February 28, 2011 (Chris Moore)
Although in the early stages, the battle lines are already being drawn in the sand over the Presidents reported proposal to force mortgage lenders and servicers to either pay fines of over $20 billion or to modify an equal amount of mortgage loans by writing down the principal balances.
On one side you have the mortgage industry, although yet to receive any proposal from the Obama Administration, they are already sounding the warning bell by claiming that writing down principal balances will do little to help the already fragile market recover and that $20 billion is too high. In support of the banking industry claim, they cite that in just over a year since the government loan modification programs began, loan modifications have done little to stop the foreclosure crisis; despite the fact the mortgage industry has privately modified twice as many loans as the governments crown jewel, HAMP. In the first year alone, 20 percent of all loan modifications have already defaulted again with the government projecting that ultimately as many as 60 to 70 percent of loan modifications will default a second time.
And on the other side, we have the always vocal Rep. Maxine Waters (D-Ca), who claims that the President’s proposal does not go far enough. For evidence, Ms. Waters cites the very liberal Center for Responsible Lending estimates that foreclosures between 2009 and 2012 will result in $1.86 trillion in lost wealth for families.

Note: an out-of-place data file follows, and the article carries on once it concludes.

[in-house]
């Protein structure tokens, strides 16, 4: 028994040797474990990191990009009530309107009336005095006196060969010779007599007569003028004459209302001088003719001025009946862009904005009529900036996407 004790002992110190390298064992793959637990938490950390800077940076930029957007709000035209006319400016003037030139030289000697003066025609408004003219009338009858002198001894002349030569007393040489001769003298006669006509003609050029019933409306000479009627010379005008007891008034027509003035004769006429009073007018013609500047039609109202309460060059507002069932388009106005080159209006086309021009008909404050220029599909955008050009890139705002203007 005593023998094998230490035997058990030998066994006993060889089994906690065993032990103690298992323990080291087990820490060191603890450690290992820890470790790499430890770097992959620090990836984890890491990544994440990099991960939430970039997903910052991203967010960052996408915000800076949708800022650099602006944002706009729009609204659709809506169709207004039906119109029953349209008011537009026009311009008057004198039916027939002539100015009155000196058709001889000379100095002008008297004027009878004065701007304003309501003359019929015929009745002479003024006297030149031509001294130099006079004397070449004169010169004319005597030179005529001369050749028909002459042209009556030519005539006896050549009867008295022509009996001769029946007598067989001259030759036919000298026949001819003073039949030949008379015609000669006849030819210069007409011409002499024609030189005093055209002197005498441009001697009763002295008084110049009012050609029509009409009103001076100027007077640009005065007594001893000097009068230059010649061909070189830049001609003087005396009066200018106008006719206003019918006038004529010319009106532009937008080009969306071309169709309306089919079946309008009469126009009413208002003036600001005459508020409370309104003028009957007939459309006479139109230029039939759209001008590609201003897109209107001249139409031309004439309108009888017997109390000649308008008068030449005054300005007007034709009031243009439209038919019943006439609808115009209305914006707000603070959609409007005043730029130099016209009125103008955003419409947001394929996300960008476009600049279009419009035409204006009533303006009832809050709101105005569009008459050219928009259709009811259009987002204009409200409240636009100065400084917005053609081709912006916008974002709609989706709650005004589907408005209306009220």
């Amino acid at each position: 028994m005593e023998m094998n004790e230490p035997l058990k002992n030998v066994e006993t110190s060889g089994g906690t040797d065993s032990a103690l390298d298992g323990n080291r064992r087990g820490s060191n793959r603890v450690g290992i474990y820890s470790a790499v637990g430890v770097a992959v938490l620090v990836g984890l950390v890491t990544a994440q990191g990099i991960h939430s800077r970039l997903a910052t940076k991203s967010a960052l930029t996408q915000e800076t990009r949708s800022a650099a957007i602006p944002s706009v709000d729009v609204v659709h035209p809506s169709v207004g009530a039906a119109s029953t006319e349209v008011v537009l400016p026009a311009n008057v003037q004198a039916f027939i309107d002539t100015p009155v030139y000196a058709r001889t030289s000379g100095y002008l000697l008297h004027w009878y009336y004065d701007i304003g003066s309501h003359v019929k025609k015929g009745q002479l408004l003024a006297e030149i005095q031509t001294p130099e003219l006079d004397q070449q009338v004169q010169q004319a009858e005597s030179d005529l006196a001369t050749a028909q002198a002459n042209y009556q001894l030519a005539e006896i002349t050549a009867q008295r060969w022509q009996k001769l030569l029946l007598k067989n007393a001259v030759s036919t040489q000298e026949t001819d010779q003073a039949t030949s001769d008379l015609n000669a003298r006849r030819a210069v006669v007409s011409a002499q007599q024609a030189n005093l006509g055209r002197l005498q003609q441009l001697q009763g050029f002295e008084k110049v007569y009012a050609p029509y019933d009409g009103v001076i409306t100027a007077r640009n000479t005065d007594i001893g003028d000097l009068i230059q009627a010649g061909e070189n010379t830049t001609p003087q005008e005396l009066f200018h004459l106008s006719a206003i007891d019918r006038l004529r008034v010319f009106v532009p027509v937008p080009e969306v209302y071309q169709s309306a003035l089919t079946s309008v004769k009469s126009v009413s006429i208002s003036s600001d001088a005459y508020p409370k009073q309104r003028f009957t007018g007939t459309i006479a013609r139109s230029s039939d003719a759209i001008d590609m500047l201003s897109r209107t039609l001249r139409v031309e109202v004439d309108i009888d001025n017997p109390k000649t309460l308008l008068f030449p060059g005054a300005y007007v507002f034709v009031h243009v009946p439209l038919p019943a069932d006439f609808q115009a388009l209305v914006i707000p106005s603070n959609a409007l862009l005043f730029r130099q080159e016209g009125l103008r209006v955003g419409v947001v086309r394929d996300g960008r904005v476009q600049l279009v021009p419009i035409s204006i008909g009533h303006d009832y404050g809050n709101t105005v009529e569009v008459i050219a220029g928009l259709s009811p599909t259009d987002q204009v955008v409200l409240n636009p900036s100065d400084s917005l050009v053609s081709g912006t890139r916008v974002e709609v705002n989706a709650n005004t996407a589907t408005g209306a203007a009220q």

CoreLogic estimates that the nation has an aggregate negative equity of $744 billion. So what’s $20 billion going to do? If the first thing that came to your mind was “nothing,” then we’ve found some common ground. It’s like using a garden hose to put out a house fire…a drop in the bucket.
But isn’t there a bigger moral issue here? Gee it’s ONLY $20 billion, but who’s going to pay for it? According to “people close to the President,” the proposal is being crafted so the taxpayers will not be on the hook for this one. Does anyone besides me really believe that???
They told us the Healthcare Bill would make insurance affordable. I have to buy my own insurance and I can tell you first hand…there’s no truth in that statement. Every month I get a flyer from Blue Cross. In December, the cost of the lowest plan for 18-29 year olds was $84. In January it was $97, and the flyer I received this month was $111. Seriously, who’s really paying the cost for healthcare reform? You are.
And how are you all enjoying the Dodd-Frank Finance Reform Bill? Free checking? Gone. No yearly credit card fees? Gone. So who paid the cost of regulating the banking industry? You did.
And who do you think is going to pay the cost of this proposal? You will.
Government regulation in the free market place only leads to one thing…higher costs and fees passed down to the consumer…you and me.
But the bigger and more moral question is; should we all have to pay for the bad investment decisions made by other people? That’s right. Bad investment decisions. I didn’t stutter. Oh I’m sure that upset some of you, but that’s exactly what it was.
No matter which side of the political spectrum you are on…you’re blaming the other side for the housing crisis. But when you get right down to brass tacks you’re both right, it was both sides. It was the mortgage industry, mortgage brokers, mortgage banks, Wall Street, the banking industry, the Congress, the President, and the Federal Reserve…all were complicit in the makings of the financial and housing crisis we are all now facing. They knew we were in a bubble and they all just let it ride.